I don’t see that changing. Unfortunately, if you look at India’s own example, you’d think that given the fact that in Asia we have one of the biggest media industries, one of the wealthiest media industries in Asia, the fact that we have done so little in investing in covering the biggest relationship, the most important relationship – whichever way it goes, whether positive or negative – I think, really, it’s a pretty sad indictment of how little we are looking beyond our borders in the kind of journalism that we do. We can only hope this changes.
Does that make us more susceptible to a Western view of China, which comes with its own biases and interests?
I think it cuts both ways. It makes us more susceptible to, as you say, Western readings of China, but also, it makes us more susceptible to say the kind of interpretations about China that the Chinese government is trying to share at the other end of the spectrum. And I do see both of these competing trends and influences making themselves felt in the way that our academics, journalists look at China. So I think it’s all the more important for us to invest our own resources in trying to come up with understanding the place in a way that’s relevant to us to and our contexts.
I tried to avoid doing an India-China comparison book. I think enough of those books have been done. Because I feel that oftentimes things that apply to a Chinese context just don’t apply to an Indian context, because we have very different political systems, economies, societies, histories, cultures. But at the same time, I think that is from my own example of travelling and living in China, there’s so much that we can learn from specific things that they’ve done and there are some specific things that they’ve done that India shouldn’t repeat. For example, if you look at pollution and climate change, and the mistakes that they’ve made, that we are repeating. So I think that it’s so important for us to look at them with our own eyes. And I can only hope we do this in a better way going forward.
I think the book is great at showing us the plurality of China, compared to what many people believe is a monolithic space. But I wondered whether you worried about leaning too far towards the other side, showing a place full of debate and dissent, which may not be accurate to the mundane reality of China.
That’s a great question. I think it’s always difficult to strike a balance. How do you capture a place with so many different voices? I would only say that my limited takeaway is, even if you don’t see a diversity of opinions being expressed in the Chinese press, because it’s fundamentally different in being under Party control, I don’t think we should assume that the Chinese press is reflective of what people are thinking.
Things that people might tell you in confidence may be very different, but they can’t express their views. So the point that I wanted to make in the book was to say that let’s not assume that everyone speaks in the same voice, as they seem to do. So I think a lot of my writing was reacting to those stereotypes. But it’s a fair point that I think in trying to claim a diversity of voices, are you going too far? It’s a good question. But I would rather err on the side of making the point that there are more views in China than less if that makes sense.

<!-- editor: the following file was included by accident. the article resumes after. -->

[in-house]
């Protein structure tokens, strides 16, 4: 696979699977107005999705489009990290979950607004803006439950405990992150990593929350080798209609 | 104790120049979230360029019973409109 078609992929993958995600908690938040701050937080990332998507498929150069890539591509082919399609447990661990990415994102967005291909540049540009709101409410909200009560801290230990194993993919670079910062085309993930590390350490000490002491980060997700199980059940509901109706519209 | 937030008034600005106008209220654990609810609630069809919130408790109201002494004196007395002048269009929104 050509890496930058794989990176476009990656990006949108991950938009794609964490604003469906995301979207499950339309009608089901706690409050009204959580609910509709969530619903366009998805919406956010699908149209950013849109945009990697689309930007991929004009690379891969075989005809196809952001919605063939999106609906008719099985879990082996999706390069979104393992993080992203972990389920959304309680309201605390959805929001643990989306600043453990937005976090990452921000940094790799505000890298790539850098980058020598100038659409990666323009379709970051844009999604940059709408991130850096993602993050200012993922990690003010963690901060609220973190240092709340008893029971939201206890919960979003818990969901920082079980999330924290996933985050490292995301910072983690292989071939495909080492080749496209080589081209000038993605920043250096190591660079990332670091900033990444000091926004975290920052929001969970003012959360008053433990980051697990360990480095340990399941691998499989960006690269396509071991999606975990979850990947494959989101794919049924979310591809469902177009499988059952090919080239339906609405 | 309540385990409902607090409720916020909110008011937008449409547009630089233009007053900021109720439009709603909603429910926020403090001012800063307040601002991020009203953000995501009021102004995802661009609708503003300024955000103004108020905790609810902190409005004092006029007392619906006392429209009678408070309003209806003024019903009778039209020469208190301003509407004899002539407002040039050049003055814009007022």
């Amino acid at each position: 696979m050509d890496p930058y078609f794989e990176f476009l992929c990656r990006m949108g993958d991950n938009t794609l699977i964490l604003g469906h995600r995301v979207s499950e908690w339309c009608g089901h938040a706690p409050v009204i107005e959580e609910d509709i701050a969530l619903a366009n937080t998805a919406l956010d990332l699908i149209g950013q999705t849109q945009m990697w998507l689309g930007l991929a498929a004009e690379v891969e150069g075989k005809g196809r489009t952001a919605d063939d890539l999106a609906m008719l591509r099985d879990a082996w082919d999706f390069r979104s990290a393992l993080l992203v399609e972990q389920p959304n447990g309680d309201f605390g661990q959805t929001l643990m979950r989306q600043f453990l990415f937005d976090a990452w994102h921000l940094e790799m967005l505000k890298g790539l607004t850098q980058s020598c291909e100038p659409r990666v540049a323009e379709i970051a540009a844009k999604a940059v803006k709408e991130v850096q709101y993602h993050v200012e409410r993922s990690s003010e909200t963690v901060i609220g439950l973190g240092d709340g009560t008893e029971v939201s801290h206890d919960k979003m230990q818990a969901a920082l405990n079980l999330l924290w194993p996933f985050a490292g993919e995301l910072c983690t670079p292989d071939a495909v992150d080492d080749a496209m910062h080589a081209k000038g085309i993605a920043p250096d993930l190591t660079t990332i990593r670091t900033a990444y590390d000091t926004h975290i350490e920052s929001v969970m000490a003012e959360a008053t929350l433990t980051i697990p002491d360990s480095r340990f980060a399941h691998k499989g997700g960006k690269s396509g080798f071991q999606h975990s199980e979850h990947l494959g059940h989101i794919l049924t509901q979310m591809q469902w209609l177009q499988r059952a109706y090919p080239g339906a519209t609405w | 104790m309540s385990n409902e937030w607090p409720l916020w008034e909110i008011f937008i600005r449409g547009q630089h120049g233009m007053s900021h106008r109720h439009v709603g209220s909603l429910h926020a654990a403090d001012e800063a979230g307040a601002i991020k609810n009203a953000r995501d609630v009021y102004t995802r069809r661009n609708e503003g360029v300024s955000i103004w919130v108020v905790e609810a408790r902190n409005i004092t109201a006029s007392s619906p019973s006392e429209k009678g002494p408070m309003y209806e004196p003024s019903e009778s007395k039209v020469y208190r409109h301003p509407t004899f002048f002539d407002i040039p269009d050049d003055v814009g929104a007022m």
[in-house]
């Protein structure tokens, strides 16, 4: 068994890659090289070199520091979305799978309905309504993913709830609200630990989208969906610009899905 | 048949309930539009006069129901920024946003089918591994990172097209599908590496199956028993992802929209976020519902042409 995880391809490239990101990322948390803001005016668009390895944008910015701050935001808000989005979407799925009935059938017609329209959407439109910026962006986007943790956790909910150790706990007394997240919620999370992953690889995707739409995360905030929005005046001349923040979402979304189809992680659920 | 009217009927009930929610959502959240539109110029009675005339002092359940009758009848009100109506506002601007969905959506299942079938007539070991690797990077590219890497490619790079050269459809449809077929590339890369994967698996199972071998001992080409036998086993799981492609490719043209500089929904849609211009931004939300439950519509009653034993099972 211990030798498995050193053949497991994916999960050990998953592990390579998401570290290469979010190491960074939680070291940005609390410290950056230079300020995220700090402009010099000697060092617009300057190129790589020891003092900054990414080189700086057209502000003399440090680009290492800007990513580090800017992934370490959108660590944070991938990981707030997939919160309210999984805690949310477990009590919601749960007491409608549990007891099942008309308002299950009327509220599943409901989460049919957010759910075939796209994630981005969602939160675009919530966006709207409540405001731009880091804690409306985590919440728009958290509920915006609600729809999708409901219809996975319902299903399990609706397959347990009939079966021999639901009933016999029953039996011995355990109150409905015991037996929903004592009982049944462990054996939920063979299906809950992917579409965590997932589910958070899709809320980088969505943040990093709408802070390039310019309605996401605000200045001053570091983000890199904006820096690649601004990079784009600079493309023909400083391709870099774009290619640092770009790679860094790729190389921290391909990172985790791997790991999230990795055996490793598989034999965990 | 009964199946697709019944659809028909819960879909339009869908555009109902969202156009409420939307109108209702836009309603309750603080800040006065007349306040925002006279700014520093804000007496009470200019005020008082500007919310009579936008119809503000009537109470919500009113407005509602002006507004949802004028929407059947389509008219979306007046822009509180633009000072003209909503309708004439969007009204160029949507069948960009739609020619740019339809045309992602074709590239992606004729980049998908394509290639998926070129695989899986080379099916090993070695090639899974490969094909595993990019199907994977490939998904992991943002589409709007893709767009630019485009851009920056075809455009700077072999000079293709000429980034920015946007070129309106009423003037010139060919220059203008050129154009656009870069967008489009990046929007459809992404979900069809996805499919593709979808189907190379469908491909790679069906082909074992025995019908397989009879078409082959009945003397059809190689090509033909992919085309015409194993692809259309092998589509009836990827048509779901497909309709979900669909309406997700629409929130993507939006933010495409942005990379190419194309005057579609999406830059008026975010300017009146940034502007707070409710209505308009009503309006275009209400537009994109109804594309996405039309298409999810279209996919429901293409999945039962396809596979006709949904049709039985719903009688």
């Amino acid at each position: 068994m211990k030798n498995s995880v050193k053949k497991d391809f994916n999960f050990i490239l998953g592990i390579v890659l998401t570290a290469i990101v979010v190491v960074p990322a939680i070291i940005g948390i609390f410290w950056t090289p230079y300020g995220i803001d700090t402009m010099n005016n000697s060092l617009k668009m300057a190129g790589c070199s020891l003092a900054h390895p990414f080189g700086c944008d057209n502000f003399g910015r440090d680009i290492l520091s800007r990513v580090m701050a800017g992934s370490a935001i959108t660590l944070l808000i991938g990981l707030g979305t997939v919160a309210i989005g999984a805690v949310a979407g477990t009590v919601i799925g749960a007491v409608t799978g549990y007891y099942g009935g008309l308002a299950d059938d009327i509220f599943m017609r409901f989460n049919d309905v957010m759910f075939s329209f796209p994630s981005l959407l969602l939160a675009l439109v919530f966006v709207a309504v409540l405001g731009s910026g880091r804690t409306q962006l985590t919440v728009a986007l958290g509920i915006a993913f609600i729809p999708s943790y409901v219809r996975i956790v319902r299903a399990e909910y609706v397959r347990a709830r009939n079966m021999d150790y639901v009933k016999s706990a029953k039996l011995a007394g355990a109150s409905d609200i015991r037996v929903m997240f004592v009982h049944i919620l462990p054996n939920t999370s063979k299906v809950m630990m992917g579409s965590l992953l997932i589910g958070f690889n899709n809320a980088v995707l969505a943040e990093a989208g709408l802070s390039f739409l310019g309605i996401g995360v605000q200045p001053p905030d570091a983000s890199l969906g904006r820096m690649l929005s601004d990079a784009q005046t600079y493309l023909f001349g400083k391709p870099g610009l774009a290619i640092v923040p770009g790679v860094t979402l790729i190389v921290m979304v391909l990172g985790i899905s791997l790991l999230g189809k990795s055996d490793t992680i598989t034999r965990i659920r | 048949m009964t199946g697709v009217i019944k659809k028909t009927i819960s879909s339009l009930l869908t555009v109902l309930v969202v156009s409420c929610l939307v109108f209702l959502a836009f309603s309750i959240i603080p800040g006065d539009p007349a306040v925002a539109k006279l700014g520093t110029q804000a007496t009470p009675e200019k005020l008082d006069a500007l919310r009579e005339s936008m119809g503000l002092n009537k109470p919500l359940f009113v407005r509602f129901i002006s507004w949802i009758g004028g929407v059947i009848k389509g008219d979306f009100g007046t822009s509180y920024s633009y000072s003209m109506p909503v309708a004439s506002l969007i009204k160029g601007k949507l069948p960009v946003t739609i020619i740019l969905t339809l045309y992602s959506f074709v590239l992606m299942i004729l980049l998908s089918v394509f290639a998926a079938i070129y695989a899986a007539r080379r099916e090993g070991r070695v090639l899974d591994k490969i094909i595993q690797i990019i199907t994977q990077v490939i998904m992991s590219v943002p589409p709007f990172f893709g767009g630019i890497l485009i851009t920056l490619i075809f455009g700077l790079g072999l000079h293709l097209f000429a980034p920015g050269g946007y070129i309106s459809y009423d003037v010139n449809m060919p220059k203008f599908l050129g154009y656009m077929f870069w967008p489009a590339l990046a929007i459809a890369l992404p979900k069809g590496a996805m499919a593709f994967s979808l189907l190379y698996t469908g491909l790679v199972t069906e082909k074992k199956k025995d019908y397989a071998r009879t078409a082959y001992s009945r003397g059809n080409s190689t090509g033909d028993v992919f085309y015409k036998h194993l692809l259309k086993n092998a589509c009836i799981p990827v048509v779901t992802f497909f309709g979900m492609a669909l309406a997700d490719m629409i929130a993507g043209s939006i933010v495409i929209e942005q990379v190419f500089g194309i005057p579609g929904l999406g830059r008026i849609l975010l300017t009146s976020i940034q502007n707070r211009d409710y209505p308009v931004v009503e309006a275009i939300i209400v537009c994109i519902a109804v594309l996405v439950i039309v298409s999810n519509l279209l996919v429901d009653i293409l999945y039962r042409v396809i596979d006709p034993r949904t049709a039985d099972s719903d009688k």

Is there one thing that you see among Indian scholars, media, even fellow experts that you think is the biggest misconception when it comes to China?
I’d say that one pet peeve of mine is, it’s not really a deep misconception, but I wish we would stop paying as much attention to the Global Times as we do every day. It’s understandable, given the fact that there aren’t many English-language sources from China. But the idea that everything that they say is signed off by the top leadership is something I find quite amusing.
When you went over the time you spent there in writing the book, was there something that jumped out to you that you wanted to underline?
I think the question that you asked previously really hit the nail on the head in terms of what I was trying to do, which was trying to ease out the reality of voices that I encountered while I was in China, which made things very unsettling for me in trying to understand the place and trying to come up with easy arguments to explain the changes that I witnessed over the last nine years. What I really hoped to do was try and bring out a flavour of this. In that sense, it was a very personal challenge for me. I met people who were constantly making me question my own assumptions about the place.
Tell us about the newsletter you write.
That’s just a weekly foreign affairs newsletter where we try and put together the best foreign affairs coverage the paper has to offer, which sometimes is scattered across different sections of the paper. The idea is to try to give people a sense of what we’ve covered over the past week, some of the best analysis that we have. Right now, it’s something that is focused mostly on our own coverage of foreign affairs, just trying to make it presentable for people. But hopefully we’ll try and expand it going forward, and then why not sources beyond our own.
What three reading recommendations would you make to people interested in China and beyond?
- I have to recommend this magazine piece which is some of the best journalism I’ve read all year (and has a China angle too): How My Mother and I Became Chinese Propaganda by Jiayang Fan.
- The best China podcast out there in my view: The Sinica Podcast.
- I am currently reading Superpower Showdown by Bob Davis and Wei Lingling, which is a great account of the US-China trade war and how things got to where they are today.